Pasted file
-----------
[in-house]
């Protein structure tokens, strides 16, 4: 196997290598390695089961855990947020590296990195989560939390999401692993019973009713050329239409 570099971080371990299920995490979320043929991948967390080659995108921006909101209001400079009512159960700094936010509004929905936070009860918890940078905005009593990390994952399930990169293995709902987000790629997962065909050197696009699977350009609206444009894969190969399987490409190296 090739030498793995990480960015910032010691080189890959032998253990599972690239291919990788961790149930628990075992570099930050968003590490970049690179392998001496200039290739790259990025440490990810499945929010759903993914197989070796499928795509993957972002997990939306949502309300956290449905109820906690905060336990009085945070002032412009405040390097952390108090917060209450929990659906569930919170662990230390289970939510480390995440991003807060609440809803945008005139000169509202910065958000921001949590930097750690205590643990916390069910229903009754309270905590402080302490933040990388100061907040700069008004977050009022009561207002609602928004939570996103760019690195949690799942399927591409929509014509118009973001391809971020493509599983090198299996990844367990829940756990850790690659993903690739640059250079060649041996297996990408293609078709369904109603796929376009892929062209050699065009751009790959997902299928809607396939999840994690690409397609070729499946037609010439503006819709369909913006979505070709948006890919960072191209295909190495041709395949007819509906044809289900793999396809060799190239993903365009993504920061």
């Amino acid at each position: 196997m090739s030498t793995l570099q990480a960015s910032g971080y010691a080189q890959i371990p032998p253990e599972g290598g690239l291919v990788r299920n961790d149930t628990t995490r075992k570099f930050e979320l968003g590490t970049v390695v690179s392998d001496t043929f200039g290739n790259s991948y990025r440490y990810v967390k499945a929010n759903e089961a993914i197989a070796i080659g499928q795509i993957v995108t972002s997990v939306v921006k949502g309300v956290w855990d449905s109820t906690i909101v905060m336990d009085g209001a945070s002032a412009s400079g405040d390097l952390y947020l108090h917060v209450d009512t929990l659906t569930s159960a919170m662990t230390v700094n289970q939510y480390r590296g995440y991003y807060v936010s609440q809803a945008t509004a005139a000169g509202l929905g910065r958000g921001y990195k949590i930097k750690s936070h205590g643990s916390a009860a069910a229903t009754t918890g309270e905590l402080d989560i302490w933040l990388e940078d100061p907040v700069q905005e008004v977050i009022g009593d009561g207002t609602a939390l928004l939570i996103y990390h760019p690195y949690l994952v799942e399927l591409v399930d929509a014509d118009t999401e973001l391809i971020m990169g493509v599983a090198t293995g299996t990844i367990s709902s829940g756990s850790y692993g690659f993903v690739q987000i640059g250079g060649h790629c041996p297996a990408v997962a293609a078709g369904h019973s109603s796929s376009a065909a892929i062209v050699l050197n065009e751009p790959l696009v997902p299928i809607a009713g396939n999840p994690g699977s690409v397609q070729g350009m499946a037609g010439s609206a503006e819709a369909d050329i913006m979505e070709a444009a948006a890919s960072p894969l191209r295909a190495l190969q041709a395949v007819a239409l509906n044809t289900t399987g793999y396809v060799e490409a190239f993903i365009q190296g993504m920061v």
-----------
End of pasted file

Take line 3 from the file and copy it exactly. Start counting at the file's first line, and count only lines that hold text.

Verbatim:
């Amino acid at each position: 196997m090739s030498t793995l570099q990480a960015s910032g971080y010691a080189q890959i371990p032998p253990e599972g290598g690239l291919v990788r299920n961790d149930t628990t995490r075992k570099f930050e979320l968003g590490t970049v390695v690179s392998d001496t043929f200039g290739n790259s991948y990025r440490y990810v967390k499945a929010n759903e089961a993914i197989a070796i080659g499928q795509i993957v995108t972002s997990v939306v921006k949502g309300v956290w855990d449905s109820t906690i909101v905060m336990d009085g209001a945070s002032a412009s400079g405040d390097l952390y947020l108090h917060v209450d009512t929990l659906t569930s159960a919170m662990t230390v700094n289970q939510y480390r590296g995440y991003y807060v936010s609440q809803a945008t509004a005139a000169g509202l929905g910065r958000g921001y990195k949590i930097k750690s936070h205590g643990s916390a009860a069910a229903t009754t918890g309270e905590l402080d989560i302490w933040l990388e940078d100061p907040v700069q905005e008004v977050i009022g009593d009561g207002t609602a939390l928004l939570i996103y990390h760019p690195y949690l994952v799942e399927l591409v399930d929509a014509d118009t999401e973001l391809i971020m990169g493509v599983a090198t293995g299996t990844i367990s709902s829940g756990s850790y692993g690659f993903v690739q987000i640059g250079g060649h790629c041996p297996a990408v997962a293609a078709g369904h019973s109603s796929s376009a065909a892929i062209v050699l050197n065009e751009p790959l696009v997902p299928i809607a009713g396939n999840p994690g699977s690409v397609q070729g350009m499946a037609g010439s609206a503006e819709a369909d050329i913006m979505e070709a444009a948006a890919s960072p894969l191209r295909a190495l190969q041709a395949v007819a239409l509906n044809t289900t399987g793999y396809v060799e490409a190239f993903i365009q190296g993504m920061v």